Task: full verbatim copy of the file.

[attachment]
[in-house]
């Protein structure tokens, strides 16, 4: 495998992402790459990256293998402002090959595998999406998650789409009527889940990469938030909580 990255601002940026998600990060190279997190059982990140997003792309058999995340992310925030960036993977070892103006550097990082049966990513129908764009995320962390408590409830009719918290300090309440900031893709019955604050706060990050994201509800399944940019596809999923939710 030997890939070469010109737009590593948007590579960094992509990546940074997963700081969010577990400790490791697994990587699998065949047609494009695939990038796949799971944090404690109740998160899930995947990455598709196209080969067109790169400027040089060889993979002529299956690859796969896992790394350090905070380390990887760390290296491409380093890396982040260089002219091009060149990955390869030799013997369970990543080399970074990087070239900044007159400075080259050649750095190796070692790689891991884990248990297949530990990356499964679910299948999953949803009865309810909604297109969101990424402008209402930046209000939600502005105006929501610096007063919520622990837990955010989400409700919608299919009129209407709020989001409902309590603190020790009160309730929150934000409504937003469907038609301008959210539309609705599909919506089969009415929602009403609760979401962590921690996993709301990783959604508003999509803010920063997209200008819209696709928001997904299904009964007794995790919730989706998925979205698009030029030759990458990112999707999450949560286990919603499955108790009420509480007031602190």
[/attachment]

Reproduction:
[in-house]
């Protein structure tokens, strides 16, 4: 495998992402790459990256293998402002090959595998999406998650789409009527889940990469938030909580 990255601002940026998600990060190279997190059982990140997003792309058999995340992310925030960036993977070892103006550097990082049966990513129908764009995320962390408590409830009719918290300090309440900031893709019955604050706060990050994201509800399944940019596809999923939710 030997890939070469010109737009590593948007590579960094992509990546940074997963700081969010577990400790490791697994990587699998065949047609494009695939990038796949799971944090404690109740998160899930995947990455598709196209080969067109790169400027040089060889993979002529299956690859796969896992790394350090905070380390990887760390290296491409380093890396982040260089002219091009060149990955390869030799013997369970990543080399970074990087070239900044007159400075080259050649750095190796070692790689891991884990248990297949530990990356499964679910299948999953949803009865309810909604297109969101990424402008209402930046209000939600502005105006929501610096007063919520622990837990955010989400409700919608299919009129209407709020989001409902309590603190020790009160309730929150934000409504937003469907038609301008959210539309609705599909919506089969009415929602009403609760979401962590921690996993709301990783959604508003999509803010920063997209200008819209696709928001997904299904009964007794995790919730989706998925979205698009030029030759990458990112999707999450949560286990919603499955108790009420509480007031602190």